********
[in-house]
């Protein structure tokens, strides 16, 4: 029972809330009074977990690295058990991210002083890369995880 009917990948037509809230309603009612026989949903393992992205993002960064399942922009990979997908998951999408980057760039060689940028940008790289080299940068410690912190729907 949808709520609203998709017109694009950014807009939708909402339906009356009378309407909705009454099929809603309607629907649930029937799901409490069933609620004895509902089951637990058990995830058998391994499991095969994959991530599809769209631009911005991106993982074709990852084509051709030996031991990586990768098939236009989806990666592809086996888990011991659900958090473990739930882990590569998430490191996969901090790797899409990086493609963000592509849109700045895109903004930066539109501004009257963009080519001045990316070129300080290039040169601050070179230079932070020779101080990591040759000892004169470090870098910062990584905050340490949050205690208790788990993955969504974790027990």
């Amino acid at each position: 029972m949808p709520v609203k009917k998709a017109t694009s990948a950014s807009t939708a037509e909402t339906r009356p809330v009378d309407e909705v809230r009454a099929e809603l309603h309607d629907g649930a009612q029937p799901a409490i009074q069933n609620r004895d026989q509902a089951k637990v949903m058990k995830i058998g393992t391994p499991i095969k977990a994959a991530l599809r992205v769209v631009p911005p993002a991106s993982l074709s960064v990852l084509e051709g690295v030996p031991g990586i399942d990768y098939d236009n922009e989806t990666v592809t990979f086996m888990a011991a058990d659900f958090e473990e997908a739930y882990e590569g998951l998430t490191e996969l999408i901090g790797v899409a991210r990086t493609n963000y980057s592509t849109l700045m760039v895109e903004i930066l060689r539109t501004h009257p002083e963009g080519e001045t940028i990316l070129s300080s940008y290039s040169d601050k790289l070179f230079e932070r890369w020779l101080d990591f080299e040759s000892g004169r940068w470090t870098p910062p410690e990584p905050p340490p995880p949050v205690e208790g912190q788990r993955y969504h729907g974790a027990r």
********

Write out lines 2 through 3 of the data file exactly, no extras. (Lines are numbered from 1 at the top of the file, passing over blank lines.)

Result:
């Protein structure tokens, strides 16, 4: 029972809330009074977990690295058990991210002083890369995880 009917990948037509809230309603009612026989949903393992992205993002960064399942922009990979997908998951999408980057760039060689940028940008790289080299940068410690912190729907 949808709520609203998709017109694009950014807009939708909402339906009356009378309407909705009454099929809603309607629907649930029937799901409490069933609620004895509902089951637990058990995830058998391994499991095969994959991530599809769209631009911005991106993982074709990852084509051709030996031991990586990768098939236009989806990666592809086996888990011991659900958090473990739930882990590569998430490191996969901090790797899409990086493609963000592509849109700045895109903004930066539109501004009257963009080519001045990316070129300080290039040169601050070179230079932070020779101080990591040759000892004169470090870098910062990584905050340490949050205690208790788990993955969504974790027990």
């Amino acid at each position: 029972m949808p709520v609203k009917k998709a017109t694009s990948a950014s807009t939708a037509e909402t339906r009356p809330v009378d309407e909705v809230r009454a099929e809603l309603h309607d629907g649930a009612q029937p799901a409490i009074q069933n609620r004895d026989q509902a089951k637990v949903m058990k995830i058998g393992t391994p499991i095969k977990a994959a991530l599809r992205v769209v631009p911005p993002a991106s993982l074709s960064v990852l084509e051709g690295v030996p031991g990586i399942d990768y098939d236009n922009e989806t990666v592809t990979f086996m888990a011991a058990d659900f958090e473990e997908a739930y882990e590569g998951l998430t490191e996969l999408i901090g790797v899409a991210r990086t493609n963000y980057s592509t849109l700045m760039v895109e903004i930066l060689r539109t501004h009257p002083e963009g080519e001045t940028i990316l070129s300080s940008y290039s040169d601050k790289l070179f230079e932070r890369w020779l101080d990591f080299e040759s000892g004169r940068w470090t870098p910062p410690e990584p905050p340490p995880p949050v205690e208790g912190q788990r993955y969504h729907g974790a027990r």